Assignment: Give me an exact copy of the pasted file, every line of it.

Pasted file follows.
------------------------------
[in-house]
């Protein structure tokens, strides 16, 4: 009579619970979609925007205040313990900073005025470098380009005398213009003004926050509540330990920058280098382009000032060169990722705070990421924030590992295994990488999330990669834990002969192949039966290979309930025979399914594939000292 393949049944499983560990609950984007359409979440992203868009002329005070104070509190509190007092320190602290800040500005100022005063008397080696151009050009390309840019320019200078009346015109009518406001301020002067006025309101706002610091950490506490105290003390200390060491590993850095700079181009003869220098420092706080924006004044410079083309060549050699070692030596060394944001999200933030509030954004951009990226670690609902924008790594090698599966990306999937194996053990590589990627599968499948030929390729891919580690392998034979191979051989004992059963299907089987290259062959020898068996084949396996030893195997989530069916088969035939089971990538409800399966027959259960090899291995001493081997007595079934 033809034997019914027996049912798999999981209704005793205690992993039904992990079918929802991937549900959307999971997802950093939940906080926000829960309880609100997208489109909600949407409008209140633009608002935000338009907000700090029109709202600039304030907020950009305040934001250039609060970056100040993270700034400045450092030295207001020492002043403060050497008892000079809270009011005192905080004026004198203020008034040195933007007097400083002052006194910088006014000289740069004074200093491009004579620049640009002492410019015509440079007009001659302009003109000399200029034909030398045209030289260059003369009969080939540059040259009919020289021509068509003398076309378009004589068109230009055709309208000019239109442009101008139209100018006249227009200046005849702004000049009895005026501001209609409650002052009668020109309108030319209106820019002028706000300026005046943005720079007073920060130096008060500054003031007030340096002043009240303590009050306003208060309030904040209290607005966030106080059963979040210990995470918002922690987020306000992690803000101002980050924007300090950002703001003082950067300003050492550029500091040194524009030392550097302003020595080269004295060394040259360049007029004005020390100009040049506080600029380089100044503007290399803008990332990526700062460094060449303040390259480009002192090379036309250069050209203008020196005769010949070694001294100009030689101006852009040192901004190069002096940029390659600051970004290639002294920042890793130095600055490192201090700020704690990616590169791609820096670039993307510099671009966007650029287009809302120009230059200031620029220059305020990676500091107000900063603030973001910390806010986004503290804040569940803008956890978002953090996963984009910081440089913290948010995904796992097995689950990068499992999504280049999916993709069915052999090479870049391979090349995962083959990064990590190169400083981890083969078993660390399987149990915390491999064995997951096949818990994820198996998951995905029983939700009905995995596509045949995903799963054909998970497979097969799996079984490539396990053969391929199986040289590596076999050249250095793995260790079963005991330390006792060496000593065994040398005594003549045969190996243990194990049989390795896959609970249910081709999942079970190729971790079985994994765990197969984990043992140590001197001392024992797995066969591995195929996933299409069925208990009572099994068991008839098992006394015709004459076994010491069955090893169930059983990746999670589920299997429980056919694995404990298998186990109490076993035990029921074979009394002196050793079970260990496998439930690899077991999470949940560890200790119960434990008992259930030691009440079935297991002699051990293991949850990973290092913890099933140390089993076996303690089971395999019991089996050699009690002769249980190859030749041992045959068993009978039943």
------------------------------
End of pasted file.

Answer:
[in-house]
């Protein structure tokens, strides 16, 4: 009579619970979609925007205040313990900073005025470098380009005398213009003004926050509540330990920058280098382009000032060169990722705070990421924030590992295994990488999330990669834990002969192949039966290979309930025979399914594939000292 393949049944499983560990609950984007359409979440992203868009002329005070104070509190509190007092320190602290800040500005100022005063008397080696151009050009390309840019320019200078009346015109009518406001301020002067006025309101706002610091950490506490105290003390200390060491590993850095700079181009003869220098420092706080924006004044410079083309060549050699070692030596060394944001999200933030509030954004951009990226670690609902924008790594090698599966990306999937194996053990590589990627599968499948030929390729891919580690392998034979191979051989004992059963299907089987290259062959020898068996084949396996030893195997989530069916088969035939089971990538409800399966027959259960090899291995001493081997007595079934 033809034997019914027996049912798999999981209704005793205690992993039904992990079918929802991937549900959307999971997802950093939940906080926000829960309880609100997208489109909600949407409008209140633009608002935000338009907000700090029109709202600039304030907020950009305040934001250039609060970056100040993270700034400045450092030295207001020492002043403060050497008892000079809270009011005192905080004026004198203020008034040195933007007097400083002052006194910088006014000289740069004074200093491009004579620049640009002492410019015509440079007009001659302009003109000399200029034909030398045209030289260059003369009969080939540059040259009919020289021509068509003398076309378009004589068109230009055709309208000019239109442009101008139209100018006249227009200046005849702004000049009895005026501001209609409650002052009668020109309108030319209106820019002028706000300026005046943005720079007073920060130096008060500054003031007030340096002043009240303590009050306003208060309030904040209290607005966030106080059963979040210990995470918002922690987020306000992690803000101002980050924007300090950002703001003082950067300003050492550029500091040194524009030392550097302003020595080269004295060394040259360049007029004005020390100009040049506080600029380089100044503007290399803008990332990526700062460094060449303040390259480009002192090379036309250069050209203008020196005769010949070694001294100009030689101006852009040192901004190069002096940029390659600051970004290639002294920042890793130095600055490192201090700020704690990616590169791609820096670039993307510099671009966007650029287009809302120009230059200031620029220059305020990676500091107000900063603030973001910390806010986004503290804040569940803008956890978002953090996963984009910081440089913290948010995904796992097995689950990068499992999504280049999916993709069915052999090479870049391979090349995962083959990064990590190169400083981890083969078993660390399987149990915390491999064995997951096949818990994820198996998951995905029983939700009905995995596509045949995903799963054909998970497979097969799996079984490539396990053969391929199986040289590596076999050249250095793995260790079963005991330390006792060496000593065994040398005594003549045969190996243990194990049989390795896959609970249910081709999942079970190729971790079985994994765990197969984990043992140590001197001392024992797995066969591995195929996933299409069925208990009572099994068991008839098992006394015709004459076994010491069955090893169930059983990746999670589920299997429980056919694995404990298998186990109490076993035990029921074979009394002196050793079970260990496998439930690899077991999470949940560890200790119960434990008992259930030691009440079935297991002699051990293991949850990973290092913890099933140390089993076996303690089971395999019991089996050699009690002769249980190859030749041992045959068993009978039943």